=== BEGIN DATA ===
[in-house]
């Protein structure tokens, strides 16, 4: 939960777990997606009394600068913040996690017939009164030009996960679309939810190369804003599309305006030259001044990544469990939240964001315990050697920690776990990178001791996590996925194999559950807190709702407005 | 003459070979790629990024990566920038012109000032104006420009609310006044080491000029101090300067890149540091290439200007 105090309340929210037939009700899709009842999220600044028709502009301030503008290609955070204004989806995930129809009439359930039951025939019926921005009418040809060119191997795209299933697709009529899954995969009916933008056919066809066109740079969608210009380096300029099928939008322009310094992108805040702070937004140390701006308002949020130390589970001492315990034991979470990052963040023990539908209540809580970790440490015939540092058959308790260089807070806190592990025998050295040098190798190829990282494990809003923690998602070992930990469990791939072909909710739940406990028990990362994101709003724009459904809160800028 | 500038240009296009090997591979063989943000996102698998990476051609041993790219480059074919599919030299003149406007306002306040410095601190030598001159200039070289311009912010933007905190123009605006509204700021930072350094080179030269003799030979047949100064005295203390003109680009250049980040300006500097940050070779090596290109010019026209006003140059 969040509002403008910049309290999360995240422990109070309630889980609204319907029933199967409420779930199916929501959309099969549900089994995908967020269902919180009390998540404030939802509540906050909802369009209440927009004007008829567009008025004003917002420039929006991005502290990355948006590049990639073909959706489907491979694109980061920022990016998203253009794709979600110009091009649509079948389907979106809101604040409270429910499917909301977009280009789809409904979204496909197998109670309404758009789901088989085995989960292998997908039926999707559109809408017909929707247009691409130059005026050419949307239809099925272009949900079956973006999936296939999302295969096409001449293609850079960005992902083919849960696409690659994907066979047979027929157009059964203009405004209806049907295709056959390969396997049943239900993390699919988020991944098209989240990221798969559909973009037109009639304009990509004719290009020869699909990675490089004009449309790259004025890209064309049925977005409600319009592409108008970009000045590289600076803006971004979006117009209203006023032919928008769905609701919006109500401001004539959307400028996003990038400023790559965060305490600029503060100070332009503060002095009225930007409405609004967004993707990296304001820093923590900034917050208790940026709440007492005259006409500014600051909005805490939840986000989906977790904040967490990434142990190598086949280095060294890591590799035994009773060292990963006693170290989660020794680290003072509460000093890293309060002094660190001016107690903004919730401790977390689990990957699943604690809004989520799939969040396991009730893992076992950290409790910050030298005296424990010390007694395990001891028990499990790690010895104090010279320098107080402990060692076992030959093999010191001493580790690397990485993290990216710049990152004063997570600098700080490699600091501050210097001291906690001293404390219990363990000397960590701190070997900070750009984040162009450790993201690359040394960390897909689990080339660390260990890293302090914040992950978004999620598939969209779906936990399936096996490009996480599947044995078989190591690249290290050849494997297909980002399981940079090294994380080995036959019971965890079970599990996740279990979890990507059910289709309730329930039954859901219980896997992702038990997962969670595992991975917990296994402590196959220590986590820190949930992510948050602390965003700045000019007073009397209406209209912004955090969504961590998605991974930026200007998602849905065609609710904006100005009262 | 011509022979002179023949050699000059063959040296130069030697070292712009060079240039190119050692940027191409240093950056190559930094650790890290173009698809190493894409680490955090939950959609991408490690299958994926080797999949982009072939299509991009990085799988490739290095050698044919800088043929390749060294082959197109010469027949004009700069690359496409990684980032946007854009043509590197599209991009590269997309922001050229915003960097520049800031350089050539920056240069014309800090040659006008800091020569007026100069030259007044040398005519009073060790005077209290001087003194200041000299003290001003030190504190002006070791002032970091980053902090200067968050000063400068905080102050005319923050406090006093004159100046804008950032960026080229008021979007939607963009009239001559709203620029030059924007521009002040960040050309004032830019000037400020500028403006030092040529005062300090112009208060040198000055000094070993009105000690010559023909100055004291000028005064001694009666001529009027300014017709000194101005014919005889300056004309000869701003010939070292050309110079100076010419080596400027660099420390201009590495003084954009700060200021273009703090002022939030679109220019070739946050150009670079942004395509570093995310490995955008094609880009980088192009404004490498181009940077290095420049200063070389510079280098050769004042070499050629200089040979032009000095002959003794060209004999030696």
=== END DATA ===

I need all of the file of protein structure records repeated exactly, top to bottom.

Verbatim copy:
[in-house]
């Protein structure tokens, strides 16, 4: 939960777990997606009394600068913040996690017939009164030009996960679309939810190369804003599309305006030259001044990544469990939240964001315990050697920690776990990178001791996590996925194999559950807190709702407005 | 003459070979790629990024990566920038012109000032104006420009609310006044080491000029101090300067890149540091290439200007 105090309340929210037939009700899709009842999220600044028709502009301030503008290609955070204004989806995930129809009439359930039951025939019926921005009418040809060119191997795209299933697709009529899954995969009916933008056919066809066109740079969608210009380096300029099928939008322009310094992108805040702070937004140390701006308002949020130390589970001492315990034991979470990052963040023990539908209540809580970790440490015939540092058959308790260089807070806190592990025998050295040098190798190829990282494990809003923690998602070992930990469990791939072909909710739940406990028990990362994101709003724009459904809160800028 | 500038240009296009090997591979063989943000996102698998990476051609041993790219480059074919599919030299003149406007306002306040410095601190030598001159200039070289311009912010933007905190123009605006509204700021930072350094080179030269003799030979047949100064005295203390003109680009250049980040300006500097940050070779090596290109010019026209006003140059 969040509002403008910049309290999360995240422990109070309630889980609204319907029933199967409420779930199916929501959309099969549900089994995908967020269902919180009390998540404030939802509540906050909802369009209440927009004007008829567009008025004003917002420039929006991005502290990355948006590049990639073909959706489907491979694109980061920022990016998203253009794709979600110009091009649509079948389907979106809101604040409270429910499917909301977009280009789809409904979204496909197998109670309404758009789901088989085995989960292998997908039926999707559109809408017909929707247009691409130059005026050419949307239809099925272009949900079956973006999936296939999302295969096409001449293609850079960005992902083919849960696409690659994907066979047979027929157009059964203009405004209806049907295709056959390969396997049943239900993390699919988020991944098209989240990221798969559909973009037109009639304009990509004719290009020869699909990675490089004009449309790259004025890209064309049925977005409600319009592409108008970009000045590289600076803006971004979006117009209203006023032919928008769905609701919006109500401001004539959307400028996003990038400023790559965060305490600029503060100070332009503060002095009225930007409405609004967004993707990296304001820093923590900034917050208790940026709440007492005259006409500014600051909005805490939840986000989906977790904040967490990434142990190598086949280095060294890591590799035994009773060292990963006693170290989660020794680290003072509460000093890293309060002094660190001016107690903004919730401790977390689990990957699943604690809004989520799939969040396991009730893992076992950290409790910050030298005296424990010390007694395990001891028990499990790690010895104090010279320098107080402990060692076992030959093999010191001493580790690397990485993290990216710049990152004063997570600098700080490699600091501050210097001291906690001293404390219990363990000397960590701190070997900070750009984040162009450790993201690359040394960390897909689990080339660390260990890293302090914040992950978004999620598939969209779906936990399936096996490009996480599947044995078989190591690249290290050849494997297909980002399981940079090294994380080995036959019971965890079970599990996740279990979890990507059910289709309730329930039954859901219980896997992702038990997962969670595992991975917990296994402590196959220590986590820190949930992510948050602390965003700045000019007073009397209406209209912004955090969504961590998605991974930026200007998602849905065609609710904006100005009262 | 011509022979002179023949050699000059063959040296130069030697070292712009060079240039190119050692940027191409240093950056190559930094650790890290173009698809190493894409680490955090939950959609991408490690299958994926080797999949982009072939299509991009990085799988490739290095050698044919800088043929390749060294082959197109010469027949004009700069690359496409990684980032946007854009043509590197599209991009590269997309922001050229915003960097520049800031350089050539920056240069014309800090040659006008800091020569007026100069030259007044040398005519009073060790005077209290001087003194200041000299003290001003030190504190002006070791002032970091980053902090200067968050000063400068905080102050005319923050406090006093004159100046804008950032960026080229008021979007939607963009009239001559709203620029030059924007521009002040960040050309004032830019000037400020500028403006030092040529005062300090112009208060040198000055000094070993009105000690010559023909100055004291000028005064001694009666001529009027300014017709000194101005014919005889300056004309000869701003010939070292050309110079100076010419080596400027660099420390201009590495003084954009700060200021273009703090002022939030679109220019070739946050150009670079942004395509570093995310490995955008094609880009980088192009404004490498181009940077290095420049200063070389510079280098050769004042070499050629200089040979032009000095002959003794060209004999030696």